Desmond Doyle (1924–1986) was an Irish painter, decorator, and sometime pianist, whose children (Evelyn, Maurice, Noel, John, Kevin, and Dermot) were taken into the custody of the National Society for the Prevention of Cruelty to Children (NSPCC) when his wife, Charlotte, left him on St. Stephen's Day, 1953. After placing the children in what he believed to be a temporary situation, Doyle left for work in England. While there, he met Jessie Powers née Cunningham, who was his landlady and who later accompanied him back to Ireland as his "housekeeper". Upon his return to his homeland in the fall of 1954, Doyle petitioned for the return of his children. Nevertheless, the government denied his request, citing the best interests of the children (and, it is believed, disapproval of his living arrangements with Mrs Jessie Powers née Miss Cunningham). He subsequently fought a legal battle to regain custody of them, which required overturning the provisions of the Irish Children Act, 1941. This law prevented a father from caring for his own children in the absence of their mother if she was living unless she gave written permission for him to do so. Doyle became involved in a case presented before the Irish Supreme Court in which it was claimed that the Children's Act contravened several sections of the Irish Constitution. In December 1955, the Supreme Court ruled in favor of Desmond Doyle, and ordered that the children be returned to him and that his court costs were to be reimbursed by the government.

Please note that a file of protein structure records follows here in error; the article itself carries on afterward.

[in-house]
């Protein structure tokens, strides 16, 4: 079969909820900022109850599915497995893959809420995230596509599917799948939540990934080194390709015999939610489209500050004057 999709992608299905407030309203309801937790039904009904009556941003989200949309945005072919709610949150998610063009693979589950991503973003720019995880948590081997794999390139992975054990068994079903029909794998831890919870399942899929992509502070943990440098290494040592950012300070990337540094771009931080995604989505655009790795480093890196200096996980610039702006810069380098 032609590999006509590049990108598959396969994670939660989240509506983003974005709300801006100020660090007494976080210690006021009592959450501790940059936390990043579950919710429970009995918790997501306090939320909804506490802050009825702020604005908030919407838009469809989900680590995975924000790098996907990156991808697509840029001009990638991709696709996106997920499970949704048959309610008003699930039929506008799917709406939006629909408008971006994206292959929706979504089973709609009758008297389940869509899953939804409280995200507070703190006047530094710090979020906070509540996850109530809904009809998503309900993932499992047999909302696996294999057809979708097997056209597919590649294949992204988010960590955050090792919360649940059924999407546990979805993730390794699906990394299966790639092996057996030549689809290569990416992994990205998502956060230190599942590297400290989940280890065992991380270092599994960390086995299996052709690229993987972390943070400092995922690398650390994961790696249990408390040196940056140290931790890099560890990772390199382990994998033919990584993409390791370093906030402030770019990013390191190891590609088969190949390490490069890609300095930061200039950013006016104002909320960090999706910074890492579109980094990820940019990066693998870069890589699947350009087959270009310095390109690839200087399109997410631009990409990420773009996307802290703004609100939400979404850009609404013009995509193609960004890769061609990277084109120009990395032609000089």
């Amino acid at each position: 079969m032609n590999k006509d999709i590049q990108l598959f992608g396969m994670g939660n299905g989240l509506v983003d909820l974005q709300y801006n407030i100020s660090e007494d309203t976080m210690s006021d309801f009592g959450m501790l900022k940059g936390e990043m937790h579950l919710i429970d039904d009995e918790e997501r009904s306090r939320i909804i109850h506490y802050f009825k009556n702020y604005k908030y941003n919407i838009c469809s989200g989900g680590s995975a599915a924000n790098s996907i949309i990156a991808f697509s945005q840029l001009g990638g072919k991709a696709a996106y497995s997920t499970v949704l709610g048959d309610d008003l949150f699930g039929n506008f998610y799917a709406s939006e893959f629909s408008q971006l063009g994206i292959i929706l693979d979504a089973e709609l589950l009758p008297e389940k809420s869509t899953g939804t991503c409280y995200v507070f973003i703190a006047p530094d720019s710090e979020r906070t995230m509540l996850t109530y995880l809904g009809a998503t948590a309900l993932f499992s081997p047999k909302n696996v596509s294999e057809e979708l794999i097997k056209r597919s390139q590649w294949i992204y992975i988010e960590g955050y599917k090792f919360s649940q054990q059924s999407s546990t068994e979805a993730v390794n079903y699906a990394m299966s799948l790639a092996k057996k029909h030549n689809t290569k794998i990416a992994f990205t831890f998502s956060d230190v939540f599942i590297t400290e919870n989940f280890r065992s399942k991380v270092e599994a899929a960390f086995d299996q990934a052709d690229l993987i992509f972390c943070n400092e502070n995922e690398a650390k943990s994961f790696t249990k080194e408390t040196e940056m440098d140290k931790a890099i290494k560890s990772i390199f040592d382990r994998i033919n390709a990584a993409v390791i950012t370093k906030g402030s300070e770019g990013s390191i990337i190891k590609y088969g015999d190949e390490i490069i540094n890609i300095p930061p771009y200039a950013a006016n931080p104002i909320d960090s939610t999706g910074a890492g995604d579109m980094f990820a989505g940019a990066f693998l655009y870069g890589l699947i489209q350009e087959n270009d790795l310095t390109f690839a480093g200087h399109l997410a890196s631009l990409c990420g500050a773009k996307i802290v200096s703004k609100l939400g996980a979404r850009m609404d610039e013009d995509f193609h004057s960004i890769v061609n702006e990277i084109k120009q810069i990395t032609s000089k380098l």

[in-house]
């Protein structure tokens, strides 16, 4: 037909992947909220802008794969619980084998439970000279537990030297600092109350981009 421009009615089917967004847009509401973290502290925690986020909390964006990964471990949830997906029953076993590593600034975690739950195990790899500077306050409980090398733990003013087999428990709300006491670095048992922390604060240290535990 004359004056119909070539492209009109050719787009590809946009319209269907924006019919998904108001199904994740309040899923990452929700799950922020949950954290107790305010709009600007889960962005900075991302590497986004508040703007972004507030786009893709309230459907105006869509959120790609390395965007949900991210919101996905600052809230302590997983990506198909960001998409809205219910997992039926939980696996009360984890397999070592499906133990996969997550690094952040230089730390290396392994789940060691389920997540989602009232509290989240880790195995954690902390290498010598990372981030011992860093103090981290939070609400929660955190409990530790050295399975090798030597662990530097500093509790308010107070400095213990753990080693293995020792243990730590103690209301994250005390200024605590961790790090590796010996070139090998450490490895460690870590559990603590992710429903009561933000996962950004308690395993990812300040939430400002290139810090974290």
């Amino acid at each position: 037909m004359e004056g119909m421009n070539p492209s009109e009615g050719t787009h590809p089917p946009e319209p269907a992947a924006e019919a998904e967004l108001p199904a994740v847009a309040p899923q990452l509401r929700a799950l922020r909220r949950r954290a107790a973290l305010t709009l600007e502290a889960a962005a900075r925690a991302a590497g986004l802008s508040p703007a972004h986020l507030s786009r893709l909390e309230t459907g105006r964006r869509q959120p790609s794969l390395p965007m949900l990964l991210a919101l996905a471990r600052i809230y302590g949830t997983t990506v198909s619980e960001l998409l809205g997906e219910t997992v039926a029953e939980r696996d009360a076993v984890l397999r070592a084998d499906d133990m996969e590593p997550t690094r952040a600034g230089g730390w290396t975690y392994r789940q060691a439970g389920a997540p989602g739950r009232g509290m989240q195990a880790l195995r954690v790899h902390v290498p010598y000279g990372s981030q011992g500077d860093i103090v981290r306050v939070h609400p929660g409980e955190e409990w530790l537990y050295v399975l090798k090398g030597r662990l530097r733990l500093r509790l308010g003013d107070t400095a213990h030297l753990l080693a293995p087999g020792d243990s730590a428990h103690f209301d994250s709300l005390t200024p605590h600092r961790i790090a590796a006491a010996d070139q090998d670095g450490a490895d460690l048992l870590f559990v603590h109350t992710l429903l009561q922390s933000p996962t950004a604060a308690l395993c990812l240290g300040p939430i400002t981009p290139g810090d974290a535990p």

The events leading up to the Supreme Court's decision were recounted in the book Evelyn: A True Story. The story was also published as Tea and Green Ribbons: A Memoir (2003, Free Press, New York). Her sequel describing the Doyles' life and Evelyn's life after the Supreme Court decision was published as Nothing Green: The Sequel to the Bestselling "Evelyn" (2004, Orion Publishing Group, London).
A highly fictionalised account of these events has been recorded in the film Evelyn (2002), starring Pierce Brosnan (who plays Desmond), Julianna Margulies, Sophie Vavasseur, Stephen Rea, Aidan Quinn and Alan Bates and directed by Bruce Beresford. The film only showed three children, Evelyn and two brothers (Maurice and Dermot), instead of all six of the real-life family's children, and involved no period in England or Jessie Powers.
- Evelyn: A True Story, by Evelyn Doyle (2003, Orion Publishing Group, London).